3. Tiger Woods finished his week with a 13-over 293 total for his highest score in 16 professional starts at the U.S. Open. And while he has 71 stateside wins in 16 different states, none of them have come in Pennsylvania. As for why he struggled so much at Merion? Look no further than his putter. He took 128 putts over four days, or 32 per round. By comparison, when he won at Doral earlier this year, he needed just 100 putts.
4. Billy Horschel stumbled to a 75 on Sunday but it was just his second career start in a major championship. His tie for fourth also gives him seven top 10s this season, most of any on TOUR and one more than Keegan Bradley, Bill Haas, Matt Kuchar and Brandt Snedeker. Pretty good company to be in.
5. Stat of the Week I: Justin Rose was 4 over through the first 13 holes of his opening round -- and 3 under for the next 60. Rose talked Sunday night about the importance of patience last week and that stat is probably the best example of it. Not to mention it speaks volumes about how good Rose was over those last 60 holes on a golf course that played 4 1/2 strokes over par.
6. Stat of the Week II: The last 19 major championships have been won by 18 different players. Rory McIlroy is the only player with two wins in majors in that span. Can you say parity? The days of one player dominating the way Woods once did are over, at least for now.
7. Call it the International Slam: The last four majors have all gone to non-Americans -- Ernie Els (British Open), Rory McIlroy (PGA Championship), Adam Scott (Masters) and of course Rose (U.S. Open). Rose is also the first Englishman to win the U.S. Open since Tony Jacklin in 1970.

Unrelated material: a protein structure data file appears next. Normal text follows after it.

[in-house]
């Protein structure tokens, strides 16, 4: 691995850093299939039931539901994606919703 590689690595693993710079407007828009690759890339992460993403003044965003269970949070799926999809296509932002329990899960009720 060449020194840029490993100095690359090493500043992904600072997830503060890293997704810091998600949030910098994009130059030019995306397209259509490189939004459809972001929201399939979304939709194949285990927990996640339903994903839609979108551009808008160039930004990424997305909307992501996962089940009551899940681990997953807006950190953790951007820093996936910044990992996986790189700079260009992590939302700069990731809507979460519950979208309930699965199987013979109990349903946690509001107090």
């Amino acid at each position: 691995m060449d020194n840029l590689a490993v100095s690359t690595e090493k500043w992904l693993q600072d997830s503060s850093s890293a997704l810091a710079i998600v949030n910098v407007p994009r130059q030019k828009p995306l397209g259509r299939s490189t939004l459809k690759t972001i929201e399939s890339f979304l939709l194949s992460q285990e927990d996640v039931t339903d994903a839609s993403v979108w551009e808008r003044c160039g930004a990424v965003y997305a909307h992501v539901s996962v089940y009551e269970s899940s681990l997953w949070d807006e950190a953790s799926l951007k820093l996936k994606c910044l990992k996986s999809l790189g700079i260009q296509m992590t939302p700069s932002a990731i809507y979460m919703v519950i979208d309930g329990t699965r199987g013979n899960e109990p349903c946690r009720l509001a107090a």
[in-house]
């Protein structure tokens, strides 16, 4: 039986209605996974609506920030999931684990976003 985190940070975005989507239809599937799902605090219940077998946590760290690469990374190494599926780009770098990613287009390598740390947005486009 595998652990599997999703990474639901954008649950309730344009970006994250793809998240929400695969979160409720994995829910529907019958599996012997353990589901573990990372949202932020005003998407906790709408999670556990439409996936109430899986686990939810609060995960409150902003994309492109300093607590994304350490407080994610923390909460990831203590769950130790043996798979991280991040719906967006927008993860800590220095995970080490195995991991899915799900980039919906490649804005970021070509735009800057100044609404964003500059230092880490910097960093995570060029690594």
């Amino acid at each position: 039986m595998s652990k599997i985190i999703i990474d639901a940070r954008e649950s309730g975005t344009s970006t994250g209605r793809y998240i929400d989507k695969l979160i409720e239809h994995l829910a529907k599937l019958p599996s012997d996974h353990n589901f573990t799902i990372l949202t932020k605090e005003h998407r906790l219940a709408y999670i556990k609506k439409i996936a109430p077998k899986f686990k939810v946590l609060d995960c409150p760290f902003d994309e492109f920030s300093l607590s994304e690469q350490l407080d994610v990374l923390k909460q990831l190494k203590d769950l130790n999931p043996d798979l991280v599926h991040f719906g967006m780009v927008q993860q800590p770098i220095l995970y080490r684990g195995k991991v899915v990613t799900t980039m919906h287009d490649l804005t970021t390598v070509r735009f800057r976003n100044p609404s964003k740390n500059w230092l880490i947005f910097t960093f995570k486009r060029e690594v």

8. It is tradition that the caddie of the winner gets to keep the pin flag from the 18th hole at a major or any event really. But at Merion, wicker baskets sit atop the pins. So Rose’s caddie, Mark Fulcher, will be getting one of those instead. Fulcher, by the way, has been on the bag for five victories now in Philadelphia -- two with Rose and three more on his LPGA days. “When Merion popped up on to the schedule, he was incredibly happy to see it,” Rose said. “I think he was just trying to make sure he hung on to my bag long enough to come to the U.S. Open at Merion.”
9. Who knows if this will be the last U.S. Open played at Merion, but as Bill Pennington of the New York Times put it, bringing the U.S. Open here is akin to a small college stadium hosting the Super Bowl. The field is still 100 yards, and in Merion the course proved to be plenty difficult, but the logistics are difficult. “I think the U.S. Open has kind of moved past one of these venues,” Snedeker said. “I love the history here, but there's so much more that goes in a U.S. Open than just golf. Just from an infrastructure standpoint, from a fan standpoint, from a global marketing standpoint, I feel like this tournament needs more space to put on a championship in the right way.”